A third intersection in which he worked for decades is science and theology. One popular early essay, “Image of God in a Mirror,” shapes a creative reflection on the new physics and Swedenborg’s cosmos to construct what could be called “the new Swedenborgian metaphysics” that he would continue to engage continuously in classroom conversations and address in a book-length treatment—his final published book—The Universe and I: Where Science and Spirituality Meet. In yet another example with numerous published versions, the most recent being titled “Swedenborg’s Modes of Presentation, 1745-1771,” Prof. Dole shaped what has become widely regarded as the state of the question on understanding Swedenborg’s writing sequence.
Perhaps his most evolved statement as a theologian can be found in Freedom and Evil: A Pilgrim’s Guide to Hell, a work piqued by a query made by a friend regarding why there weren’t any books on hell during the angel craze decade of the Nineties. Coming at that topic necessitated all of Prof. Dole’s resources as an interpretive theologian, and I regard this work to be the most profoundly representative of his overall worldview. More than one student has remarked it is the best book they’ve ever read about Swedenborgian thought.
The world at large especially sees his name as a translator of Swedenborg. Languages were George’s first love, and he possessed some facility in fourteen languages. He took four years of French and Latin in high school. As a Classics major at Yale he added four more years in Latin, an additional four years of Greek, two of German and Hebrew each, and one of Arabic. At Oxford for his Master’s degree he specialized in Hebrew with Arabic as a “minor.” Returning to Yale for doctoral work, he spent two years studying Akkadian (Babylonian and Assyrian), with additional study in Ugaritic and some exposure to Aramaic, Syriac, and Moabite. After switching to Harvard to finish his doctoral studies, he continued his study of Near Eastern languages with Sumerian while also focusing on German as his primary modern research language, with French as a secondary focus. In his academic career, George translated numerous German texts deemed useful for Swedenborgian studies, and he also, in his words, “picked up enough Swedish and Russian to translate straightforward prose with heavy reliance on dictionaries.”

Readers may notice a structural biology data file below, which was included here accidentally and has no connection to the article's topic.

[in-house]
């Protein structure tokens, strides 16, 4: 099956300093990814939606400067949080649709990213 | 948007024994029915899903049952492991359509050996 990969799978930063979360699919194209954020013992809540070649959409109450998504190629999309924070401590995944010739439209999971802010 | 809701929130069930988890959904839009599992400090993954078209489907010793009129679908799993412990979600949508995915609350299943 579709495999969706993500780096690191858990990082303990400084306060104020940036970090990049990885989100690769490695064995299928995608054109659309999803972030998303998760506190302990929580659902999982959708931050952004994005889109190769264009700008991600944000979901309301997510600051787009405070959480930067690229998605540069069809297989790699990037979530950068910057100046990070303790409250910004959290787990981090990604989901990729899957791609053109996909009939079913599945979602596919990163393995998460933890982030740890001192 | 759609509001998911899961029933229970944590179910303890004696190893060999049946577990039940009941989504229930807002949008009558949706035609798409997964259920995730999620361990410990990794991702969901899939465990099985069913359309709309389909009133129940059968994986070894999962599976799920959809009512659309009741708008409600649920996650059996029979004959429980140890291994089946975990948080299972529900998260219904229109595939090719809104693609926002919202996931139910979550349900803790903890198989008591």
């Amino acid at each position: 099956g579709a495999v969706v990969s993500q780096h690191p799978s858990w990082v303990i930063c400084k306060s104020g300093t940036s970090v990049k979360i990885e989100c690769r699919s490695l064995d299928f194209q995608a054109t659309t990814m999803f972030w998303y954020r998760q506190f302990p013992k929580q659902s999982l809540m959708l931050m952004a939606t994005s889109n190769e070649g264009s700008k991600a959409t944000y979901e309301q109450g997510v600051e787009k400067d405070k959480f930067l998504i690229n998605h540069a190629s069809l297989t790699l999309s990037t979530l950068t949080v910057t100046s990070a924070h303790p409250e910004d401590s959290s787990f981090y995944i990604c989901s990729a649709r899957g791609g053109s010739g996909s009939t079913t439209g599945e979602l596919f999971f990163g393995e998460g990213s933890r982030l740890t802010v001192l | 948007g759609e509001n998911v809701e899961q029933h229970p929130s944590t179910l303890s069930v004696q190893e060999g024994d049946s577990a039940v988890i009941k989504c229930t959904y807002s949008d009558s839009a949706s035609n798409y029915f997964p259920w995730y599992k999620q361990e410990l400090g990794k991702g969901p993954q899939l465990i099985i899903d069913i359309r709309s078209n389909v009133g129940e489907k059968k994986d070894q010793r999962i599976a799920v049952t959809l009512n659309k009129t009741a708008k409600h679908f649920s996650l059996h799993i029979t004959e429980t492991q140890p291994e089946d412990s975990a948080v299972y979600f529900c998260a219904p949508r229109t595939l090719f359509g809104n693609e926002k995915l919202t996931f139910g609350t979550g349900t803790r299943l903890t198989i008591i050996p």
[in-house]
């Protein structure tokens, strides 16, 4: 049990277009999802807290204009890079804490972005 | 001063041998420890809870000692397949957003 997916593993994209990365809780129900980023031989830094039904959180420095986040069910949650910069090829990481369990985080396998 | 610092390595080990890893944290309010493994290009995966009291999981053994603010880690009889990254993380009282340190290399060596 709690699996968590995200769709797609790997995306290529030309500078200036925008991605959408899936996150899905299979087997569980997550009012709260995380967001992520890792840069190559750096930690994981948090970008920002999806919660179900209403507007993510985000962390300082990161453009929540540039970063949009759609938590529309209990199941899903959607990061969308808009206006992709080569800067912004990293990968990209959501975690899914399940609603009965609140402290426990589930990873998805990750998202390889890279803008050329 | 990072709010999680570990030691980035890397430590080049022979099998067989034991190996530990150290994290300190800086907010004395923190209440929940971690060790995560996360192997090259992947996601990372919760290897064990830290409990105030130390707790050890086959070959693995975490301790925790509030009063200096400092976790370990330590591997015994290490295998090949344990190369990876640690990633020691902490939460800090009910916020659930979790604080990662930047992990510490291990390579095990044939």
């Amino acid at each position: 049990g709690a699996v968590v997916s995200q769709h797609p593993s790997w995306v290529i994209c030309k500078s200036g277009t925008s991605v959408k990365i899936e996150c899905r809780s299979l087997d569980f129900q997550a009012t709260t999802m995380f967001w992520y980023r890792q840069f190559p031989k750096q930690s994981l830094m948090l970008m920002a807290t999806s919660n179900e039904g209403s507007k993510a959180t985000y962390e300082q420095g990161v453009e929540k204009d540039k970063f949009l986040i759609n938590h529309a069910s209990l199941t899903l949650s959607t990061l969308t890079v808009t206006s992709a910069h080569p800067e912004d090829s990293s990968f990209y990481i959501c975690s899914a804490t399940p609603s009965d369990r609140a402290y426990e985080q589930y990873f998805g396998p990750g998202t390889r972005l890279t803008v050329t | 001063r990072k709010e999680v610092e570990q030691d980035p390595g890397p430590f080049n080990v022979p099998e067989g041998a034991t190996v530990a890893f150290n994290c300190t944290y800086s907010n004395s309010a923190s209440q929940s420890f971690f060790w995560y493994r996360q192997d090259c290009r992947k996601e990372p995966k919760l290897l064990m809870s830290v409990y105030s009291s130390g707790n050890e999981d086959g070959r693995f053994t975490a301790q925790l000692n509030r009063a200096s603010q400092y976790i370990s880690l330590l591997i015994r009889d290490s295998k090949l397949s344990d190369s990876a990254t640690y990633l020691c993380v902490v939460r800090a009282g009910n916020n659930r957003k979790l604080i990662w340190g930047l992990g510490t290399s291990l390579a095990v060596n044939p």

His renown as a translator of Swedenborg’s Latin into English lies in his conviction that English translations had been marred by a complicated syntax when Swedenborg’s line of thought in Latin tended to be straightforward. Swedenborg’s Latin syntax was as important for effective translation as vocabulary. His celebrated 1975 translation of Heaven and Hell began a movement in Swedenborg translation method that is now widespread, and for the New Century Edition he translated five of Swedenborg’s major works– Heaven and Hell, Divine Love and Wisdom, Divine Providence, Revelation Unveiled, and Marriage Love— along with several minor works.
We had among us one who contributed robustly to the spiritual tradition that reared and nurtured him—George liked to remark you can never exhaust or outgrow Swedenborg’s spiritual insights and vision. He proved that best of all, with an abundance of proof living forward in his students and his published works.